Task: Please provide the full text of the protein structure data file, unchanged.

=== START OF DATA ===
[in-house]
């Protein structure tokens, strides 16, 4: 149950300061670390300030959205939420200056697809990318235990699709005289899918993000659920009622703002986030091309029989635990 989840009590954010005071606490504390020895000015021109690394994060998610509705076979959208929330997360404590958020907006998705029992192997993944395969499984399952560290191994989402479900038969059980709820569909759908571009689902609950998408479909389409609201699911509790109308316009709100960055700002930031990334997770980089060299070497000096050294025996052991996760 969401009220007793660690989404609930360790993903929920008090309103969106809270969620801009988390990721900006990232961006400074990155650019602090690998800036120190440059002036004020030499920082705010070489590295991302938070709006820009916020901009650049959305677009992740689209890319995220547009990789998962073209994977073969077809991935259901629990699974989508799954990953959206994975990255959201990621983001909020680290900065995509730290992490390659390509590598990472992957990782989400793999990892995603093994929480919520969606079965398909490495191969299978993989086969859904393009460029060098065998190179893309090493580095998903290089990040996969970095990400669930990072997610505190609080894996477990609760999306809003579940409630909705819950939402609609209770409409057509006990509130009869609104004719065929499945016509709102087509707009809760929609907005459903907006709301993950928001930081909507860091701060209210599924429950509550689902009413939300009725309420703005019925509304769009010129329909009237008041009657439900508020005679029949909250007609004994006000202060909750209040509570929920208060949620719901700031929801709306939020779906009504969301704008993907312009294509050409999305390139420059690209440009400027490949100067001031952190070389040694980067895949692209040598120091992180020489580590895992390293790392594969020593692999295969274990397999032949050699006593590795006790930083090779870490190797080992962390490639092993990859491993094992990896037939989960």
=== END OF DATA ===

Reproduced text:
[in-house]
């Protein structure tokens, strides 16, 4: 149950300061670390300030959205939420200056697809990318235990699709005289899918993000659920009622703002986030091309029989635990 989840009590954010005071606490504390020895000015021109690394994060998610509705076979959208929330997360404590958020907006998705029992192997993944395969499984399952560290191994989402479900038969059980709820569909759908571009689902609950998408479909389409609201699911509790109308316009709100960055700002930031990334997770980089060299070497000096050294025996052991996760 969401009220007793660690989404609930360790993903929920008090309103969106809270969620801009988390990721900006990232961006400074990155650019602090690998800036120190440059002036004020030499920082705010070489590295991302938070709006820009916020901009650049959305677009992740689209890319995220547009990789998962073209994977073969077809991935259901629990699974989508799954990953959206994975990255959201990621983001909020680290900065995509730290992490390659390509590598990472992957990782989400793999990892995603093994929480919520969606079965398909490495191969299978993989086969859904393009460029060098065998190179893309090493580095998903290089990040996969970095990400669930990072997610505190609080894996477990609760999306809003579940409630909705819950939402609609209770409409057509006990509130009869609104004719065929499945016509709102087509707009809760929609907005459903907006709301993950928001930081909507860091701060209210599924429950509550689902009413939300009725309420703005019925509304769009010129329909009237008041009657439900508020005679029949909250007609004994006000202060909750209040509570929920208060949620719901700031929801709306939020779906009504969301704008993907312009294509050409999305390139420059690209440009400027490949100067001031952190070389040694980067895949692209040598120091992180020489580590895992390293790392594969020593692999295969274990397999032949050699006593590795006790930083090779870490190797080992962390490639092993990859491993094992990896037939989960």